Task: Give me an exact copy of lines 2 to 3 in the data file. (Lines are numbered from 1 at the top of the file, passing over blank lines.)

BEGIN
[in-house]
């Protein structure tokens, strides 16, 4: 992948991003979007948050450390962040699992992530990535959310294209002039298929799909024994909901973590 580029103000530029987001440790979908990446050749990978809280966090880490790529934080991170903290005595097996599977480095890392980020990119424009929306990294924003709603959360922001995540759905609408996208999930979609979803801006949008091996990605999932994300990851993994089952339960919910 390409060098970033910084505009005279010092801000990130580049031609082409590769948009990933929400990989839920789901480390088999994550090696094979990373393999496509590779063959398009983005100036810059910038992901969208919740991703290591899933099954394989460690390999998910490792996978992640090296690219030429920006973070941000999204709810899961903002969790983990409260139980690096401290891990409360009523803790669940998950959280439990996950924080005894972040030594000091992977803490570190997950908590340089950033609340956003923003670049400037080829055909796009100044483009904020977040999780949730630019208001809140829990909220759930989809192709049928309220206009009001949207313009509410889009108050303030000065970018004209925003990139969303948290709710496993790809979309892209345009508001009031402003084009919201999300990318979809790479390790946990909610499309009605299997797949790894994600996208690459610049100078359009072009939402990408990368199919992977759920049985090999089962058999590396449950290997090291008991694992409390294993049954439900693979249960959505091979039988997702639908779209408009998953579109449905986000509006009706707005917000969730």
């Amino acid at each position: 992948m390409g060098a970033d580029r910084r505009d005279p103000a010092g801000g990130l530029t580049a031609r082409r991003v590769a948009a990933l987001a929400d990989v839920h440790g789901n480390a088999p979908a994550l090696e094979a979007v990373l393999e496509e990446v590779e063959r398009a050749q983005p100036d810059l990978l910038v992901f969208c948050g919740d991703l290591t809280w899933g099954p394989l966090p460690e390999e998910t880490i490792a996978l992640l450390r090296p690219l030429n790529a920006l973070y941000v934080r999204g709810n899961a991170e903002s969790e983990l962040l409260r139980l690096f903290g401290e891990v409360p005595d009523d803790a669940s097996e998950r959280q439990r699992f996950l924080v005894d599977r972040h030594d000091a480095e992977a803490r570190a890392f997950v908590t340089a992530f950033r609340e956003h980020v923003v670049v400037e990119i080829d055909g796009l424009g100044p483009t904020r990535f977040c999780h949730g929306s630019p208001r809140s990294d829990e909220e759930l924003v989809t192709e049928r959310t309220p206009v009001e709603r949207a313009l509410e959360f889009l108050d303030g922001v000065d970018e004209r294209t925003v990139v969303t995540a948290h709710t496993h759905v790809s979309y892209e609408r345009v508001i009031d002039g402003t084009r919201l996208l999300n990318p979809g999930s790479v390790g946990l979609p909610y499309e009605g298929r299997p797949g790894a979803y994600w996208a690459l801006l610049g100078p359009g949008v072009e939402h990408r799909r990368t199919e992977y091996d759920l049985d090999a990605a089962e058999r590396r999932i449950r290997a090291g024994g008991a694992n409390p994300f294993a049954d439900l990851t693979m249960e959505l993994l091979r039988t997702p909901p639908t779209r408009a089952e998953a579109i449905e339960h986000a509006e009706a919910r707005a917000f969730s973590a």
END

């Protein structure tokens, strides 16, 4: 992948991003979007948050450390962040699992992530990535959310294209002039298929799909024994909901973590 580029103000530029987001440790979908990446050749990978809280966090880490790529934080991170903290005595097996599977480095890392980020990119424009929306990294924003709603959360922001995540759905609408996208999930979609979803801006949008091996990605999932994300990851993994089952339960919910 390409060098970033910084505009005279010092801000990130580049031609082409590769948009990933929400990989839920789901480390088999994550090696094979990373393999496509590779063959398009983005100036810059910038992901969208919740991703290591899933099954394989460690390999998910490792996978992640090296690219030429920006973070941000999204709810899961903002969790983990409260139980690096401290891990409360009523803790669940998950959280439990996950924080005894972040030594000091992977803490570190997950908590340089950033609340956003923003670049400037080829055909796009100044483009904020977040999780949730630019208001809140829990909220759930989809192709049928309220206009009001949207313009509410889009108050303030000065970018004209925003990139969303948290709710496993790809979309892209345009508001009031402003084009919201999300990318979809790479390790946990909610499309009605299997797949790894994600996208690459610049100078359009072009939402990408990368199919992977759920049985090999089962058999590396449950290997090291008991694992409390294993049954439900693979249960959505091979039988997702639908779209408009998953579109449905986000509006009706707005917000969730």
């Amino acid at each position: 992948m390409g060098a970033d580029r910084r505009d005279p103000a010092g801000g990130l530029t580049a031609r082409r991003v590769a948009a990933l987001a929400d990989v839920h440790g789901n480390a088999p979908a994550l090696e094979a979007v990373l393999e496509e990446v590779e063959r398009a050749q983005p100036d810059l990978l910038v992901f969208c948050g919740d991703l290591t809280w899933g099954p394989l966090p460690e390999e998910t880490i490792a996978l992640l450390r090296p690219l030429n790529a920006l973070y941000v934080r999204g709810n899961a991170e903002s969790e983990l962040l409260r139980l690096f903290g401290e891990v409360p005595d009523d803790a669940s097996e998950r959280q439990r699992f996950l924080v005894d599977r972040h030594d000091a480095e992977a803490r570190a890392f997950v908590t340089a992530f950033r609340e956003h980020v923003v670049v400037e990119i080829d055909g796009l424009g100044p483009t904020r990535f977040c999780h949730g929306s630019p208001r809140s990294d829990e909220e759930l924003v989809t192709e049928r959310t309220p206009v009001e709603r949207a313009l509410e959360f889009l108050d303030g922001v000065d970018e004209r294209t925003v990139v969303t995540a948290h709710t496993h759905v790809s979309y892209e609408r345009v508001i009031d002039g402003t084009r919201l996208l999300n990318p979809g999930s790479v390790g946990l979609p909610y499309e009605g298929r299997p797949g790894a979803y994600w996208a690459l801006l610049g100078p359009g949008v072009e939402h990408r799909r990368t199919e992977y091996d759920l049985d090999a990605a089962e058999r590396r999932i449950r290997a090291g024994g008991a694992n409390p994300f294993a049954d439900l990851t693979m249960e959505l993994l091979r039988t997702p909901p639908t779209r408009a089952e998953a579109i449905e339960h986000a509006e009706a919910r707005a917000f969730s973590a």